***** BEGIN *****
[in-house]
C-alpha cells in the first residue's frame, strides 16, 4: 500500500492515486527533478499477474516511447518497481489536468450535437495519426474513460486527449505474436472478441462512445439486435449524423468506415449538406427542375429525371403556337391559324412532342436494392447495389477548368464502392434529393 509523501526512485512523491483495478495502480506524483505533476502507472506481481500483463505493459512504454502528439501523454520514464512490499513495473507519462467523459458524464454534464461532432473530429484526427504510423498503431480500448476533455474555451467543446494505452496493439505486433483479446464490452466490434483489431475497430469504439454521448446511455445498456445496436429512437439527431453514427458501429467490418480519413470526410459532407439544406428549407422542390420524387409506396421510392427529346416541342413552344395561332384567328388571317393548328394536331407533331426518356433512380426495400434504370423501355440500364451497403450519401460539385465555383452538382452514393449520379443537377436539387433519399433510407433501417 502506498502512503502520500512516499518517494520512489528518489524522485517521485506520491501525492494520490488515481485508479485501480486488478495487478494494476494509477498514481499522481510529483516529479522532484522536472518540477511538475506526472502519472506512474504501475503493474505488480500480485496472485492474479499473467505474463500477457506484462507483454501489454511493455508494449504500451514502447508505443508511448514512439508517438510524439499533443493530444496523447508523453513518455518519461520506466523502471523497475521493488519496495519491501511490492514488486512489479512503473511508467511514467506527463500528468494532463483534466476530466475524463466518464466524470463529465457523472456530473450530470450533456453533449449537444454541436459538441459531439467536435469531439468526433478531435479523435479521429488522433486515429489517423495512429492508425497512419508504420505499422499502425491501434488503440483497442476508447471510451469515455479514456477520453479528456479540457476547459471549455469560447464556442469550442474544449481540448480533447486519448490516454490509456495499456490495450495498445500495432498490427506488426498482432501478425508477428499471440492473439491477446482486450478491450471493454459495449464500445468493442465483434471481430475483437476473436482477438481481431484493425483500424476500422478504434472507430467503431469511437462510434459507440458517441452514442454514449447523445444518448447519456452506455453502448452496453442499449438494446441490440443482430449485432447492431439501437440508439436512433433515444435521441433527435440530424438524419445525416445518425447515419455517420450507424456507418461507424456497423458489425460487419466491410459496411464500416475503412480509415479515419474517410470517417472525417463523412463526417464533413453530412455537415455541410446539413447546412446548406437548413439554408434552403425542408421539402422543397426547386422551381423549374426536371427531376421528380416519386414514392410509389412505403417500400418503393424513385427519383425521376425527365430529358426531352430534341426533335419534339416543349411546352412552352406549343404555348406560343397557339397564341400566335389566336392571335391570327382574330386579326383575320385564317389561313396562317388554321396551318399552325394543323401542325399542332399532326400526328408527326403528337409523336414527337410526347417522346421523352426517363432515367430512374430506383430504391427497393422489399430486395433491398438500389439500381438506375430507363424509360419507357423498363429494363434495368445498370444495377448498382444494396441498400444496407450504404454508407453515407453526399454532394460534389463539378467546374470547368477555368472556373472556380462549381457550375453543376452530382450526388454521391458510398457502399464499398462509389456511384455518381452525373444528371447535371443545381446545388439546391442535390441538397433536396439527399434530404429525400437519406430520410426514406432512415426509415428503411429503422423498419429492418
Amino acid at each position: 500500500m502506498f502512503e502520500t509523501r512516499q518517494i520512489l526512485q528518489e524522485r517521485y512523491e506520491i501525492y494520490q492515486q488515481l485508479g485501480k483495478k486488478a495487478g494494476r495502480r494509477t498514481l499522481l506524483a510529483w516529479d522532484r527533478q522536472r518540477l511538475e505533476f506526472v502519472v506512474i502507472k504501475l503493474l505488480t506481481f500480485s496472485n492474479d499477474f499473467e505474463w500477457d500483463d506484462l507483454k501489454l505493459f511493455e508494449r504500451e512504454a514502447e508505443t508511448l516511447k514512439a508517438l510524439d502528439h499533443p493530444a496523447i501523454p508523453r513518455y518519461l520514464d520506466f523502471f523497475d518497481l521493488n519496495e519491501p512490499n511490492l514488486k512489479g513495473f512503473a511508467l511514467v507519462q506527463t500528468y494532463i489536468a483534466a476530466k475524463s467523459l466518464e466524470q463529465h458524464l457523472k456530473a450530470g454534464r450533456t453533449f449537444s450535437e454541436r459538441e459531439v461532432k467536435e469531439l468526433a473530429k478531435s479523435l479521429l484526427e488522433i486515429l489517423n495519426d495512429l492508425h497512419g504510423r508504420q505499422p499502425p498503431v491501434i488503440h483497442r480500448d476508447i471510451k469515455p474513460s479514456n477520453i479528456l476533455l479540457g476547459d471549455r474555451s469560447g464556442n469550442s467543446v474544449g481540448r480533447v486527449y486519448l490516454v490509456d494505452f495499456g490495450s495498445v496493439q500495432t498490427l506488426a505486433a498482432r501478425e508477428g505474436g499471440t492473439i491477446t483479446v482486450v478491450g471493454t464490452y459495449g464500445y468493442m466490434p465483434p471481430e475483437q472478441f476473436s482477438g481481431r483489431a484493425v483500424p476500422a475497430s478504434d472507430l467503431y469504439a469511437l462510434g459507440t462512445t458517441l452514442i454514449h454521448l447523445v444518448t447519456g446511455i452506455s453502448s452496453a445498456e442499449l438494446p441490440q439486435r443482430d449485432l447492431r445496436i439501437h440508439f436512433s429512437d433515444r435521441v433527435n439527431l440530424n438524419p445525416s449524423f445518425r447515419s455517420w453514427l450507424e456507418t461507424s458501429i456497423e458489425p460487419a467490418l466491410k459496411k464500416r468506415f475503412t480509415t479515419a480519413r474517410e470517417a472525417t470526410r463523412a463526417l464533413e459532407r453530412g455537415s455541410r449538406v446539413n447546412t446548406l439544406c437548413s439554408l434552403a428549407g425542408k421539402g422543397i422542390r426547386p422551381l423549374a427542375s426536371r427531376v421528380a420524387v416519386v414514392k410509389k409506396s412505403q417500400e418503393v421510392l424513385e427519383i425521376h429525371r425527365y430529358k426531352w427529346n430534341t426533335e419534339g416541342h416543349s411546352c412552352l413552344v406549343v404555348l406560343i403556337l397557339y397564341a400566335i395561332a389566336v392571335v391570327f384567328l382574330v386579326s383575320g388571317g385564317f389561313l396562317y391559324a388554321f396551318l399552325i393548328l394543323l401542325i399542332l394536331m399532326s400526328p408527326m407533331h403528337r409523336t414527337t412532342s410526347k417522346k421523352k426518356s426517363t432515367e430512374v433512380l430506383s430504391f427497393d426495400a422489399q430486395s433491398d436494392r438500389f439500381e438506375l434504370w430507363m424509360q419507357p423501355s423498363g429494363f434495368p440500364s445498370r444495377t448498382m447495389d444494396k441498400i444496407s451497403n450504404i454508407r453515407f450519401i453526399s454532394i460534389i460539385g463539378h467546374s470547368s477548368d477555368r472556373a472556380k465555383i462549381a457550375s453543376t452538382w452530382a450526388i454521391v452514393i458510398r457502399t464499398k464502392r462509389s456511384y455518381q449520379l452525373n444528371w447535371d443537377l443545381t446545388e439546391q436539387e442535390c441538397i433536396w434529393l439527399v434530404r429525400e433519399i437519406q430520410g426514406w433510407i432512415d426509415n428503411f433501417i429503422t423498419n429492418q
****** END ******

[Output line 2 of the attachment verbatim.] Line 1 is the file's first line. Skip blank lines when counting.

C-alpha cells in the first residue's frame, strides 16, 4: 500500500492515486527533478499477474516511447518497481489536468450535437495519426474513460486527449505474436472478441462512445439486435449524423468506415449538406427542375429525371403556337391559324412532342436494392447495389477548368464502392434529393 509523501526512485512523491483495478495502480506524483505533476502507472506481481500483463505493459512504454502528439501523454520514464512490499513495473507519462467523459458524464454534464461532432473530429484526427504510423498503431480500448476533455474555451467543446494505452496493439505486433483479446464490452466490434483489431475497430469504439454521448446511455445498456445496436429512437439527431453514427458501429467490418480519413470526410459532407439544406428549407422542390420524387409506396421510392427529346416541342413552344395561332384567328388571317393548328394536331407533331426518356433512380426495400434504370423501355440500364451497403450519401460539385465555383452538382452514393449520379443537377436539387433519399433510407433501417 502506498502512503502520500512516499518517494520512489528518489524522485517521485506520491501525492494520490488515481485508479485501480486488478495487478494494476494509477498514481499522481510529483516529479522532484522536472518540477511538475506526472502519472506512474504501475503493474505488480500480485496472485492474479499473467505474463500477457506484462507483454501489454511493455508494449504500451514502447508505443508511448514512439508517438510524439499533443493530444496523447508523453513518455518519461520506466523502471523497475521493488519496495519491501511490492514488486512489479512503473511508467511514467506527463500528468494532463483534466476530466475524463466518464466524470463529465457523472456530473450530470450533456453533449449537444454541436459538441459531439467536435469531439468526433478531435479523435479521429488522433486515429489517423495512429492508425497512419508504420505499422499502425491501434488503440483497442476508447471510451469515455479514456477520453479528456479540457476547459471549455469560447464556442469550442474544449481540448480533447486519448490516454490509456495499456490495450495498445500495432498490427506488426498482432501478425508477428499471440492473439491477446482486450478491450471493454459495449464500445468493442465483434471481430475483437476473436482477438481481431484493425483500424476500422478504434472507430467503431469511437462510434459507440458517441452514442454514449447523445444518448447519456452506455453502448452496453442499449438494446441490440443482430449485432447492431439501437440508439436512433433515444435521441433527435440530424438524419445525416445518425447515419455517420450507424456507418461507424456497423458489425460487419466491410459496411464500416475503412480509415479515419474517410470517417472525417463523412463526417464533413453530412455537415455541410446539413447546412446548406437548413439554408434552403425542408421539402422543397426547386422551381423549374426536371427531376421528380416519386414514392410509389412505403417500400418503393424513385427519383425521376425527365430529358426531352430534341426533335419534339416543349411546352412552352406549343404555348406560343397557339397564341400566335389566336392571335391570327382574330386579326383575320385564317389561313396562317388554321396551318399552325394543323401542325399542332399532326400526328408527326403528337409523336414527337410526347417522346421523352426517363432515367430512374430506383430504391427497393422489399430486395433491398438500389439500381438506375430507363424509360419507357423498363429494363434495368445498370444495377448498382444494396441498400444496407450504404454508407453515407453526399454532394460534389463539378467546374470547368477555368472556373472556380462549381457550375453543376452530382450526388454521391458510398457502399464499398462509389456511384455518381452525373444528371447535371443545381446545388439546391442535390441538397433536396439527399434530404429525400437519406430520410426514406432512415426509415428503411429503422423498419429492418